Retirement is a daunting prospect for many small business owners who don’t feel financially prepared to stop working when they reach average retirement age.
According to a recent survey by Paychex, Inc., 30 percent of small business owners said they felt “somewhat confident” that they’ll be ready to retire sometime between the ages of 61 and 65, 21 percent of respondents selected “not at all confident” on the survey’s retirement readiness scale, and eighteen percent fell between “somewhat confident” and “not at all confident.”
The good news: You as a benefits manager have the power to help those 69 percent of small business owners who don’t feel fully prepared for their golden years.
When asked how they could gain fiscal assurance, 68 percent of respondents said that simply being able to save more would bolster their confidence.
The bad news: there is no one-size-fits-all answer when it comes to saving money, but a formal retirement plan is a logical place to start with your small business owner clients.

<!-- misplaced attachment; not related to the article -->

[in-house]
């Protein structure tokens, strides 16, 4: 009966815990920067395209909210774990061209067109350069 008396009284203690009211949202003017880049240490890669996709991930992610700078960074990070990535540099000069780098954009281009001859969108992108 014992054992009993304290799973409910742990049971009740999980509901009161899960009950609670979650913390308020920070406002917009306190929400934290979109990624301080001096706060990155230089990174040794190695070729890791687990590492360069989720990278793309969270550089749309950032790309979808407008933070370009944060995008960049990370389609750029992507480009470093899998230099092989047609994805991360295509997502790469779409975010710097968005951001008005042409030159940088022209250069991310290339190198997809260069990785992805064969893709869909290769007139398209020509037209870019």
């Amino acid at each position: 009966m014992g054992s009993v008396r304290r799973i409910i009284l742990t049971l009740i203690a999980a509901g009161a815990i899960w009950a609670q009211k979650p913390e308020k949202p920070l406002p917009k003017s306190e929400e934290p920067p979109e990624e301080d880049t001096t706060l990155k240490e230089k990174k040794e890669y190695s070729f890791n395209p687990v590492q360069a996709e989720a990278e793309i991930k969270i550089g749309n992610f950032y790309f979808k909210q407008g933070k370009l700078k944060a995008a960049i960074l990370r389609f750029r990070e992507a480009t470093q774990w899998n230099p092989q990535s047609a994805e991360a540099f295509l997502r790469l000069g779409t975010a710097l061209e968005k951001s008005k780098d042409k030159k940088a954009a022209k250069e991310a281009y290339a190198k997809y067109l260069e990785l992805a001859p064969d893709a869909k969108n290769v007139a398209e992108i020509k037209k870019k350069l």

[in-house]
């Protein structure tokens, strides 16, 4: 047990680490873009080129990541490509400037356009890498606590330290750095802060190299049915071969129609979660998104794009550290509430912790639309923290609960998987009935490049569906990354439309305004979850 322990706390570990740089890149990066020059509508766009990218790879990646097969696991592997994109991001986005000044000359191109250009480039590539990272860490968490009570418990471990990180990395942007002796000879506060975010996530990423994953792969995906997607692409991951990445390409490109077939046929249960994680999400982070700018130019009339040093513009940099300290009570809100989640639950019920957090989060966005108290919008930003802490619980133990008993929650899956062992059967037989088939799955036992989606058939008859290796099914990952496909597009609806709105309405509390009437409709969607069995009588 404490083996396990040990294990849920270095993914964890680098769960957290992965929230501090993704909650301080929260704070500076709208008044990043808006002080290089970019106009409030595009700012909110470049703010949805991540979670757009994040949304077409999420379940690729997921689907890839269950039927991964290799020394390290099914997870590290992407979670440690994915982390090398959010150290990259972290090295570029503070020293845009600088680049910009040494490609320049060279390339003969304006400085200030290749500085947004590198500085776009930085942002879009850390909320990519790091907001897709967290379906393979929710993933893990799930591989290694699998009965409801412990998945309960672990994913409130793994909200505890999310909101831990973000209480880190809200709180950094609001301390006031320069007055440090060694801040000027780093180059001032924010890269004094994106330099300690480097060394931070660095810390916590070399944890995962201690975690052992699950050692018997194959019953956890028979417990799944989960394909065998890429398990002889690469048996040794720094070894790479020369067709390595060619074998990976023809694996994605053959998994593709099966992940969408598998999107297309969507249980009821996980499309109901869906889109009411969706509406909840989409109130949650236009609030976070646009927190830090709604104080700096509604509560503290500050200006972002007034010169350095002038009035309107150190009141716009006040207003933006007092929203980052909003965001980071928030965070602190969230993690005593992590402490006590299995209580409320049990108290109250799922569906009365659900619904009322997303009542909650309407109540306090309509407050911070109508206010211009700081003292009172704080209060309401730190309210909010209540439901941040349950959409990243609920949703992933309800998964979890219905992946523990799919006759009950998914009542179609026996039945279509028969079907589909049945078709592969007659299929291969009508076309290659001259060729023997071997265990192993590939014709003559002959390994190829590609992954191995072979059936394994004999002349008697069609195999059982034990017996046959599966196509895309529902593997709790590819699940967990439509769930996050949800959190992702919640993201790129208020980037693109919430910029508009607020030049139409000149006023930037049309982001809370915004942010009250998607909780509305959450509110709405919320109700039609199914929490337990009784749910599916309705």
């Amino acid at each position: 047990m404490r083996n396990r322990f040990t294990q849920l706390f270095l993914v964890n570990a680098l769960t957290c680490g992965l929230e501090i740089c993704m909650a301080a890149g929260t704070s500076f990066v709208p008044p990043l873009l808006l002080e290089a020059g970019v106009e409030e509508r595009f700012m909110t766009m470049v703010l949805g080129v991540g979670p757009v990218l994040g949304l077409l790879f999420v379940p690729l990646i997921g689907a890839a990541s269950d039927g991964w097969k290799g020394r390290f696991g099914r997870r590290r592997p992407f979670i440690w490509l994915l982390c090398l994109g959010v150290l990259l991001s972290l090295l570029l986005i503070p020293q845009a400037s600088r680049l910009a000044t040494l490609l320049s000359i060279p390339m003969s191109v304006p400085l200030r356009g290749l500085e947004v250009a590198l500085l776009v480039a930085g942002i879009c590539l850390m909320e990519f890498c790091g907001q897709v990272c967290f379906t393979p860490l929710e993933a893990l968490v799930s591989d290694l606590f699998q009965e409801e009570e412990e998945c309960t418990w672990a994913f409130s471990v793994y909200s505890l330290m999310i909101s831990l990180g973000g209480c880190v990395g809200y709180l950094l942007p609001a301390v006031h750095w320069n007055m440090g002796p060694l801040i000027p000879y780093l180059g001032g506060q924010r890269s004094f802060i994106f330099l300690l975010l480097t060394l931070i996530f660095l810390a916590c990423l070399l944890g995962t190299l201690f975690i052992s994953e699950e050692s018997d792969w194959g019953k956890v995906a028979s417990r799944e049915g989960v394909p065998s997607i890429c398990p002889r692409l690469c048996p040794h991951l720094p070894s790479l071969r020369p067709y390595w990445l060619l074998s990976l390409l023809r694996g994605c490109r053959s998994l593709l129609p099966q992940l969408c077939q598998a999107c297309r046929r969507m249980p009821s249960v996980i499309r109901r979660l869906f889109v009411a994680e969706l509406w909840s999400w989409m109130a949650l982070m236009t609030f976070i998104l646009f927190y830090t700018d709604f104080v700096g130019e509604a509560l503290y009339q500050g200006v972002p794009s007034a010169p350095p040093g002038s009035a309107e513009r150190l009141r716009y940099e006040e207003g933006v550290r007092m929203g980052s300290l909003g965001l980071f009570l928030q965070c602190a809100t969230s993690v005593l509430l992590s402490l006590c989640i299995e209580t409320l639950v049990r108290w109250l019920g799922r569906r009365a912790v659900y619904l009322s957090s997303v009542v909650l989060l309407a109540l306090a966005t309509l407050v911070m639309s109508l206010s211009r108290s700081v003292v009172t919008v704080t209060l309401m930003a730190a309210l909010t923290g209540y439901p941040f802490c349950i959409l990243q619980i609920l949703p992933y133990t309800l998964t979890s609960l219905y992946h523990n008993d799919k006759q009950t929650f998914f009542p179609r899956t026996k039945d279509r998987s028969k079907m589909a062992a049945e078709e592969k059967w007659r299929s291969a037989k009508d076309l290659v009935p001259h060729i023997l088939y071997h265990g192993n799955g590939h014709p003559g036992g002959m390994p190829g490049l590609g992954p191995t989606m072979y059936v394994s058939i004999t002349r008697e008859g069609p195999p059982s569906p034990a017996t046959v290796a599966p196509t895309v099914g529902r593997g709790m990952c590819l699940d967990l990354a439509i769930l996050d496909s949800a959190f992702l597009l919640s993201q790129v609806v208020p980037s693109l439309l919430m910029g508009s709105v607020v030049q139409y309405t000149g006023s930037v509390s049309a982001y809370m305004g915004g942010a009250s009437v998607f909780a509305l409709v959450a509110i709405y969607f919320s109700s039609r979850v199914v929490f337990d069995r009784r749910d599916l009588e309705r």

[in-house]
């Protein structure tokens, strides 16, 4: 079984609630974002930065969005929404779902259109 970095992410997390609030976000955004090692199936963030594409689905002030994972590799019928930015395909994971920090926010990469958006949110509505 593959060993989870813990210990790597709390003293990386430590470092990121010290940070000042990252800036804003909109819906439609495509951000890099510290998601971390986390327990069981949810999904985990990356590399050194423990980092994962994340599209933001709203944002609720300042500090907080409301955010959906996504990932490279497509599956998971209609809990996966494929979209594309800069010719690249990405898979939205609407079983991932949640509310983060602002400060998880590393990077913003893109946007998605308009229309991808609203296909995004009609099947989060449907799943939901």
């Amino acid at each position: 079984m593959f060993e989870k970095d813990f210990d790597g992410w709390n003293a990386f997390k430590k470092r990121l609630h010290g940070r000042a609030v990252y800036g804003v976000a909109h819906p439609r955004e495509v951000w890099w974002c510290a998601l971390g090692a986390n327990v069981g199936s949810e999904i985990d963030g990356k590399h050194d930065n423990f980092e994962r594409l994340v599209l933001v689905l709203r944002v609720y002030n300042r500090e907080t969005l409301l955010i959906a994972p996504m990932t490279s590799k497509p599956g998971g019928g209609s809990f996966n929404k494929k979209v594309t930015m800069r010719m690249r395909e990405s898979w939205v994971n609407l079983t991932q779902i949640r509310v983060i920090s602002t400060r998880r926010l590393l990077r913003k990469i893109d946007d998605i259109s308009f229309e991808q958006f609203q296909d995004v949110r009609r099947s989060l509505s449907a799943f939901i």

It may seem like a must-have benefit these days, but results of another Paychex study revealed that more than half of small business owners don’t have a formal retirement savings program at their business (53 percent).
With that in mind, many misconceptions about 401(k)s and other retirement benefit options continue to plague small business owners. According to the same study, 59 percent of small business owners don’t think they can afford a retirement plan and 44 percent don’t see the need or benefit to offering a retirement plan.
Often, small business owners rely entirely on the sale of their business to fund their retirement – but they do this without a guarantee that the sale will provide enough income.
This uncertainly is a major factor in small business owners’ lack of confidence in their retirement readiness. The path to saving more for retirement can start with dispelling those myths around formal retirement planning and exploring the different plan options.
Next time you advise a small business client on their retirement options, come armed with the understanding that they might feel unprepared to retire, are probably itching to save more money, and might be resistant to the idea of formal retirement plans – at first.
In reviewing their business details, you can provide an informed recommendation on how a retirement plan can work for them as a savings tool, as well as an employee recruitment and retention tool.
The retirement savings crisis is not limited to small business owners, so employees too will value the opportunity to save more through a company-sponsored program.
Paul Davidson is director of product management at Paychex, a provider of integrated human capital management solutions for payroll, HR, retirement, and insurance services.